Hi, I am really excited to make my first post here!!
I have been thinking a lot lately about implementing a function in tidal to morph between rhythms in the way that Malcom Braff explains here (2nd section):
i think it would be really cool to be able to create smooth transitions between different grooves
as he does often in his music (check out crimson waves for example).
Since it's a rhythmic concept first i would like to apply that to pattern structures, leaving aside the specific content of the patterns, but later on it would be cool to extend the concept adding linear interpolation between the played sound samples for instance, i think it would work great as well to
create transitions between sections.
As the big haskell n00b that I am, i really can't figure out a way to manipulate patterns this way,
but i made a sketch in js (p5) to visualise the effect here (instructions are in the code): p5.js Web Editor
what i would like to have is a function that takes 2 patterns as input and a mixing factor and returns the interpolated pattern: one approach i considered it would be to use <~ to shift the timings of the first pattern according to the second pattern and a value between 0 and 1,
but even if i could extract the pattern structure and manipulate it as the arrays in my js example,
i can already expect issues handling pauses and subdivisions with this method.
any clues on how to approach this?
this is a very neat idea.
Thinking about a general procedure for morphing one rhythm into another, my first question would be what happens if there are an unqeual amount of note onsets? For example my first pattern is
"t" while the second one is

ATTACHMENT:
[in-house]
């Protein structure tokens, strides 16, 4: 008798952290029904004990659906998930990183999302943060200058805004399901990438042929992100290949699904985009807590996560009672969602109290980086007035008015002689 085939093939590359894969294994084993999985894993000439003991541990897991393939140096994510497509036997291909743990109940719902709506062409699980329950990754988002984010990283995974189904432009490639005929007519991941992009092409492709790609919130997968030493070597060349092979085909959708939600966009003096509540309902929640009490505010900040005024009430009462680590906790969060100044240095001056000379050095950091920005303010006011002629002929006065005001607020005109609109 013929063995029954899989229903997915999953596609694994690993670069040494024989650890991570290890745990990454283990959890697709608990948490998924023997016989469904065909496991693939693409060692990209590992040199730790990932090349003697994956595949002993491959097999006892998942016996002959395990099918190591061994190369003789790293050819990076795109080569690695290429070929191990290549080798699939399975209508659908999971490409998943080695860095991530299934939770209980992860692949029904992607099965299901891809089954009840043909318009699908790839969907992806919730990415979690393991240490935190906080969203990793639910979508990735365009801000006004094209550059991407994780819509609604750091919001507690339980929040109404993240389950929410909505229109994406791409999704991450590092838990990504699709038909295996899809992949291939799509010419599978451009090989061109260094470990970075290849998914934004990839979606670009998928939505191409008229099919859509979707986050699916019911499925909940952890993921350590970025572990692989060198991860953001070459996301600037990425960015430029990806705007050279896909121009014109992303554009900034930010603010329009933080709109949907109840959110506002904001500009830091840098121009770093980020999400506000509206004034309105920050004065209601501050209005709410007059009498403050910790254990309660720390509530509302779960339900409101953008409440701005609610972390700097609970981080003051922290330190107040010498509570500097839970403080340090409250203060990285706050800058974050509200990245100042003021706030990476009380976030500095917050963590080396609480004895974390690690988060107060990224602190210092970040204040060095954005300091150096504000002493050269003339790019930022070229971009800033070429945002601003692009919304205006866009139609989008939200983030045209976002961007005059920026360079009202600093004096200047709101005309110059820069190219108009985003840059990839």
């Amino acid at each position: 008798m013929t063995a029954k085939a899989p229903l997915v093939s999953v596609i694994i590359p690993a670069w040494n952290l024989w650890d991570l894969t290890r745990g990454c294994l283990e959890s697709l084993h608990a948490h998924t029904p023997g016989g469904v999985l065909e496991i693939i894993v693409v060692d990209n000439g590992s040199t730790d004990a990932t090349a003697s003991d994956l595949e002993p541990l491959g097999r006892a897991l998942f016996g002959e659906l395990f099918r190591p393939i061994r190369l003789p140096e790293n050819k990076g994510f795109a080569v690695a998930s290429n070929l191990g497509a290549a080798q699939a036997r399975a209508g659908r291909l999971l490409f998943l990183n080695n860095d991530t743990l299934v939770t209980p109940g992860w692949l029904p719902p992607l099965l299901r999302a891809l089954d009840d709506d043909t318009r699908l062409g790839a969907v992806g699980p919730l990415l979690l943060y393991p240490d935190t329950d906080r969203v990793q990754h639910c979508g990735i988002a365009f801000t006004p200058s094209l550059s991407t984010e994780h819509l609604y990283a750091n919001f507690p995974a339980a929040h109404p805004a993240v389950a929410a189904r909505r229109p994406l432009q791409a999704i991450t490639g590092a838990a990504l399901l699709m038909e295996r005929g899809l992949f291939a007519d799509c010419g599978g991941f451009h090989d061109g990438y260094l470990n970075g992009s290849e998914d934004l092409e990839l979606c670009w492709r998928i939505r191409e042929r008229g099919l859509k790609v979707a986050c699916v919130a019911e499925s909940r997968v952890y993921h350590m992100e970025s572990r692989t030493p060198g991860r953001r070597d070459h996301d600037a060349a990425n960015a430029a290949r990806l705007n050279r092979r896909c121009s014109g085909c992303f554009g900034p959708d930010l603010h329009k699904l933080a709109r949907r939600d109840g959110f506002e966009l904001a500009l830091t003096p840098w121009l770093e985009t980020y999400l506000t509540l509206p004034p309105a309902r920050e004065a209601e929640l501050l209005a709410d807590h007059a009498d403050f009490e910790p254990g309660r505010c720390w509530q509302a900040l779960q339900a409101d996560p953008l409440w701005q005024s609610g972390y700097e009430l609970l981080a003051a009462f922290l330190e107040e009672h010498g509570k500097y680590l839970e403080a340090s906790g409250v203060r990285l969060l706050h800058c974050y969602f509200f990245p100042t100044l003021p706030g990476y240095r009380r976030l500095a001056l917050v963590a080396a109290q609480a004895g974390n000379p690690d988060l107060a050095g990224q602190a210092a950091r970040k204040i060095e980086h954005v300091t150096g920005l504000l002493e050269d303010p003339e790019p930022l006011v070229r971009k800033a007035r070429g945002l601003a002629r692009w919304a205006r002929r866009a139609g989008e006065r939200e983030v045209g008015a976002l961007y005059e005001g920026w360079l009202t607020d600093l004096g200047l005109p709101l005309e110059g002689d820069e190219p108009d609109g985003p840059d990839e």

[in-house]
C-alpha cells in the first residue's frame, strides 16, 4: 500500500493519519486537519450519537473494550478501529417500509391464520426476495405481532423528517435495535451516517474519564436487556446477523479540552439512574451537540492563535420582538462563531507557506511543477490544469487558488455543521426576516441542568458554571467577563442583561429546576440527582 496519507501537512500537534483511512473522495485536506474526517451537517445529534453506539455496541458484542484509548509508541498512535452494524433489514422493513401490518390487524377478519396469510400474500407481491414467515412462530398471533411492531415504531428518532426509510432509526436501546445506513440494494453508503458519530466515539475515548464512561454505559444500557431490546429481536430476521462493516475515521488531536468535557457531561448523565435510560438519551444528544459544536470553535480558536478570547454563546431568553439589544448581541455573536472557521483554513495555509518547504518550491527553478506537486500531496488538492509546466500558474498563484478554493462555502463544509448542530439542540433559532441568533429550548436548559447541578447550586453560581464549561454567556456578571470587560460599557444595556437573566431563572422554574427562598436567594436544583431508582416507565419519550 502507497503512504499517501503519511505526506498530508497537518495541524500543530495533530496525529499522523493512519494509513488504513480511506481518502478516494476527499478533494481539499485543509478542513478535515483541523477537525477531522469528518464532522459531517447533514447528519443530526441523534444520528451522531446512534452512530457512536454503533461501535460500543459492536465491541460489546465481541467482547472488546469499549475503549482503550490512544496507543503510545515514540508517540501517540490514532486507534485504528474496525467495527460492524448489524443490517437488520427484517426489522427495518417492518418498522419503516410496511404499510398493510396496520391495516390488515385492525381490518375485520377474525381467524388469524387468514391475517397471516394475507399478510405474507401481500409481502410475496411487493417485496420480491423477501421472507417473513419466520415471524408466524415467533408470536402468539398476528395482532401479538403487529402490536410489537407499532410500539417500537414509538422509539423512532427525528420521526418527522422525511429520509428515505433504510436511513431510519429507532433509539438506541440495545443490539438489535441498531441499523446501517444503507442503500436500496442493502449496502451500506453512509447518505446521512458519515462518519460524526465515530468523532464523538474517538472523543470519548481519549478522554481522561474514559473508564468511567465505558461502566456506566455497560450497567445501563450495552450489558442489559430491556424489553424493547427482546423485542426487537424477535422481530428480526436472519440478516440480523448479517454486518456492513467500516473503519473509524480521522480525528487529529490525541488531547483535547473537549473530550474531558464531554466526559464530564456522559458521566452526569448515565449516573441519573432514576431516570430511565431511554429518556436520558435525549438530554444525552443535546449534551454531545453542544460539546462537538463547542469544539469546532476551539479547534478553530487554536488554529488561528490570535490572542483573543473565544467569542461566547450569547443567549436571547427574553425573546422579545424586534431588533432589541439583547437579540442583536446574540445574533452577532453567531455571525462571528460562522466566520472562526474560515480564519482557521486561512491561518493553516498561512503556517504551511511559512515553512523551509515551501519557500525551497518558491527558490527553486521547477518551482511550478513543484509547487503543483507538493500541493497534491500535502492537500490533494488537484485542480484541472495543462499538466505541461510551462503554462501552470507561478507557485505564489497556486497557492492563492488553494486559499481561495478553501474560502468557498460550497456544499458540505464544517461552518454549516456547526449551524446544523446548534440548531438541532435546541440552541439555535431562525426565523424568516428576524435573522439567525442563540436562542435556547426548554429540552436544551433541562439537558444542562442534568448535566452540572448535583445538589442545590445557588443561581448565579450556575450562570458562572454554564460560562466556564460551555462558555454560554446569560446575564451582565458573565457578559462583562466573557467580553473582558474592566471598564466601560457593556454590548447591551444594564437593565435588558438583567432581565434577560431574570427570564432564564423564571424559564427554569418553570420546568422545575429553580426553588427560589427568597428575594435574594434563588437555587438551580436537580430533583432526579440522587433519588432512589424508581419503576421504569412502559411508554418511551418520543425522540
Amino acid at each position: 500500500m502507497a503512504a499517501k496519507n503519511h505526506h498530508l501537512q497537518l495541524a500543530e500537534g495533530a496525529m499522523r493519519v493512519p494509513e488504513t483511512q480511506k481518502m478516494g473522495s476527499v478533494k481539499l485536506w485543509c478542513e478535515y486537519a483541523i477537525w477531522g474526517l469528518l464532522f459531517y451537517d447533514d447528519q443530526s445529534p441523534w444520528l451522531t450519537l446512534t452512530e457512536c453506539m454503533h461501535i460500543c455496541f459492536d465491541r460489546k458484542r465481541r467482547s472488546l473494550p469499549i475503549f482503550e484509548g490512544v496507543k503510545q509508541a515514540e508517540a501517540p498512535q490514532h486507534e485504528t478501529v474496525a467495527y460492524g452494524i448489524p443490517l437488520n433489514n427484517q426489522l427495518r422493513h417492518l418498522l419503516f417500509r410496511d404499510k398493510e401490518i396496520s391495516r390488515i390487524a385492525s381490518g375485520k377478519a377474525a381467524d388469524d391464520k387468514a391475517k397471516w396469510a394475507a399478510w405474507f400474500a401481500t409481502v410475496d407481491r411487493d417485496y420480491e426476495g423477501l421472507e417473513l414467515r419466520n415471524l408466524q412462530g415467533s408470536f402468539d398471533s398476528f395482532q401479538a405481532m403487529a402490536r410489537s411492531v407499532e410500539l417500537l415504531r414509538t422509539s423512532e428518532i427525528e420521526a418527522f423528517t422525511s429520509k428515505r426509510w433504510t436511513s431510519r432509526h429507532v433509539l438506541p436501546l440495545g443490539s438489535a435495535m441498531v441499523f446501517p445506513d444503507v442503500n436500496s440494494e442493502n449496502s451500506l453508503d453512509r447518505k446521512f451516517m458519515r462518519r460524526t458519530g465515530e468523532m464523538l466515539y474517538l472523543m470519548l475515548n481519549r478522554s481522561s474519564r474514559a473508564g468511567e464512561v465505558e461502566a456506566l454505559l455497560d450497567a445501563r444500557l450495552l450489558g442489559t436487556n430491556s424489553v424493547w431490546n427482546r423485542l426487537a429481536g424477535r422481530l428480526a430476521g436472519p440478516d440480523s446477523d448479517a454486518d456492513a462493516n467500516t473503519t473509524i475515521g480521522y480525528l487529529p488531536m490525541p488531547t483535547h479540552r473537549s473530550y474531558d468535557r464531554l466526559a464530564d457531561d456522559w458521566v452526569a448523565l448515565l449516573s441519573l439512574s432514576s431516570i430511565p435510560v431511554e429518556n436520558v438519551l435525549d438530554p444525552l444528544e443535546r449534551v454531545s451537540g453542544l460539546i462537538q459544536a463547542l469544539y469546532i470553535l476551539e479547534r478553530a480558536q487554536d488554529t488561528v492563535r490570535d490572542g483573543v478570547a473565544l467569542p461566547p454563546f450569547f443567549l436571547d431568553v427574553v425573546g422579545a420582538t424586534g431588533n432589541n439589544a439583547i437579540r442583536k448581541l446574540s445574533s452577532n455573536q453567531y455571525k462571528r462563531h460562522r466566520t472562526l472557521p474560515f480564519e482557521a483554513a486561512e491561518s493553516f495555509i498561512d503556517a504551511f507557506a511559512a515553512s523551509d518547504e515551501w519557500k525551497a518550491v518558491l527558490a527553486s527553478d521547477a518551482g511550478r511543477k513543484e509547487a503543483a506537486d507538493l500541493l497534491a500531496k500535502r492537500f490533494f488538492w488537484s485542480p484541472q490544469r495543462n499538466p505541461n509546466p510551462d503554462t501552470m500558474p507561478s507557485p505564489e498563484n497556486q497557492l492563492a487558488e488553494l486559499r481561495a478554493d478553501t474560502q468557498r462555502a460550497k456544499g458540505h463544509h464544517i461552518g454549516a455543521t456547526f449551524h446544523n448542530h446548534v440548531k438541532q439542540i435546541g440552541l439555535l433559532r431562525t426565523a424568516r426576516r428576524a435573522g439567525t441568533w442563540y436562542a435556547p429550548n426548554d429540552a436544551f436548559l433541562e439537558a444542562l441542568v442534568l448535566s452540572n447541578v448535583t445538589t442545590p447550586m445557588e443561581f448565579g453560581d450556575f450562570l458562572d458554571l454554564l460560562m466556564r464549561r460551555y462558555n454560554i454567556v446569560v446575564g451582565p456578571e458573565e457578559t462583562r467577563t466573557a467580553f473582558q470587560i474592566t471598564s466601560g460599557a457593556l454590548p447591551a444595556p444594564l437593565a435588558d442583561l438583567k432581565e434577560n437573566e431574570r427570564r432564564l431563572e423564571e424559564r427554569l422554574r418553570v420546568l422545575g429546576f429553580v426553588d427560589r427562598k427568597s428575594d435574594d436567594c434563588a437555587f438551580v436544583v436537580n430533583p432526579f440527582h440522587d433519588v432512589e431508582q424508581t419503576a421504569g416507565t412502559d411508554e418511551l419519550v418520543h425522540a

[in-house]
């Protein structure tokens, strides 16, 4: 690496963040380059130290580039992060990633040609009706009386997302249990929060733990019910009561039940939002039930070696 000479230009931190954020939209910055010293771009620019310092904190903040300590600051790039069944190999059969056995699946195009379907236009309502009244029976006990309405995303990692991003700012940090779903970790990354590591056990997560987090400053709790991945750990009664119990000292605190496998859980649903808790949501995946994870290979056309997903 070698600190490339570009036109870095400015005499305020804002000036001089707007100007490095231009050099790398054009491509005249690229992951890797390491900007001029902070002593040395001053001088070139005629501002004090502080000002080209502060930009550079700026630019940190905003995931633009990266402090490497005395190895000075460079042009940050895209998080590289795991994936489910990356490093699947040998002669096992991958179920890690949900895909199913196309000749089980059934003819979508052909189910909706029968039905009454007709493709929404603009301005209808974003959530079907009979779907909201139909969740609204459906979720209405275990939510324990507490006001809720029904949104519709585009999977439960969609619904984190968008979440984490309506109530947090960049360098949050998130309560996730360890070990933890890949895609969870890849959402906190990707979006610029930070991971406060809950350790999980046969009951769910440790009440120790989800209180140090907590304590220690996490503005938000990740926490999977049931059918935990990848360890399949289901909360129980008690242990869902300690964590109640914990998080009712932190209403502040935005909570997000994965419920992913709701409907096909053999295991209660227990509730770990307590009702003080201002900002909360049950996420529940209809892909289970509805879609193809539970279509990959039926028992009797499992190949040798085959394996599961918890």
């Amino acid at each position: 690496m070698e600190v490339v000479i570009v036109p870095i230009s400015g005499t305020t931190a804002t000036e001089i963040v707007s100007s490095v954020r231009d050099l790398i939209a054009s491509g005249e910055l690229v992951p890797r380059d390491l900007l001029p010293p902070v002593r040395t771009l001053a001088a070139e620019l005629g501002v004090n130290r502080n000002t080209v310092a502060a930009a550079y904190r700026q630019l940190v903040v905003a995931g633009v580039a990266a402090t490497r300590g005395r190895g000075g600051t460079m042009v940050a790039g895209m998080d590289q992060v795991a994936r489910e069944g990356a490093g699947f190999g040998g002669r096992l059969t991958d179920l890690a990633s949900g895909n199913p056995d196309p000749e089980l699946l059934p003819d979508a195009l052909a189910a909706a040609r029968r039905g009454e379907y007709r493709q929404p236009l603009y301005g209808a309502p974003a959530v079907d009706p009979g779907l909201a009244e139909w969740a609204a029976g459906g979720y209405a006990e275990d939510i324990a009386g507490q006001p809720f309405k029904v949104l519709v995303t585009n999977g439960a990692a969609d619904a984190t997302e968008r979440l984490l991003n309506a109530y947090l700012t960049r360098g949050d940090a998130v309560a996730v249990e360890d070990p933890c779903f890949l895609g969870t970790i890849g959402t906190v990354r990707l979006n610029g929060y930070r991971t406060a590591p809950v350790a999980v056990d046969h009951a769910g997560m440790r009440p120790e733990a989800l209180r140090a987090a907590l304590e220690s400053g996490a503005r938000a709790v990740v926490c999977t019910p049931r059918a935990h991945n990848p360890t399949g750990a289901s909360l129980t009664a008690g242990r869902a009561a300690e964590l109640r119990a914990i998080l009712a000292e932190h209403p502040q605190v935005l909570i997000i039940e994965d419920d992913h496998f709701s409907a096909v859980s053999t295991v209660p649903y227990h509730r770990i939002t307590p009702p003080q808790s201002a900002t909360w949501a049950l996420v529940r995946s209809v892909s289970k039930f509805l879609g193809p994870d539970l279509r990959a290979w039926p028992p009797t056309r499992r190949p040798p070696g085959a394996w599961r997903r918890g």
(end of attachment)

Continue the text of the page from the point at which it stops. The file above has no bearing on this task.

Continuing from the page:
"t [~ t]". What would the morphed pattern at 50% be?
and reading the article, it seems to me that this would be rather modelled with a function that only expects one pattern? it is not actually an interpolation between two patterns but merely a shift of phrasing, right?
but then, considering examples ii) and iii), we can see that a single pattern can lead to different phrasings.. so maybe it is acutally a function of two patterns, but the patterns definitely have to be related for the procedure to give a sensible output, no?
For decades now, probably since early music education, I have visualized swing as a wave, so this totally resonates with me.
If you read the source code for swingBy, you can almost surely picture the wave it crafts with code. It’s a square wave, with one part of the cycle having zero amplitude and the other part of the cycle having the amplitude you specify via one of the arguments. The frequency is another argument, and phase is cycle-aligned.
Though I sadly can’t do so while writing this reply, I expect that the code for swingBy could be pretty-easily rewritten to make the wave generation explicit. It then wouldn’t take much at all to separate the wave generation from its application via
As long as a wave of interest can be generated in the first place, its application via
rotR is trivial. Extracting/generating waves then becomes where the magic lies.
Another page on that site gets into this (complete with some great diagrams) seems to be this one: Diversity of grooves: it’s all about da weight !
As an example, this diagram from the link above really resonated with me, looking very nearly like what I’ve long pictured in my mind:
That page also gets into some observations which could be used to help simplify the extraction/generation effort. For example, the observation that anything above 2:1 starts being perceived as a higher division. With that, I figure code could extract a wave much more easily, for a caller-provided level of division.
My intuition is that this is similar to linear algebra/vector math. You need to first specify the basis underlying patterns before you can interpolate. One example is a requirement to define conversion from an integral number of beats to a real valued interpolation parameter between zero and one, say.
Specifying some basis, whether as simple as “16ths” or “32nds” or something more complex, seems necessary to me too, for extraction, interpolation, etc.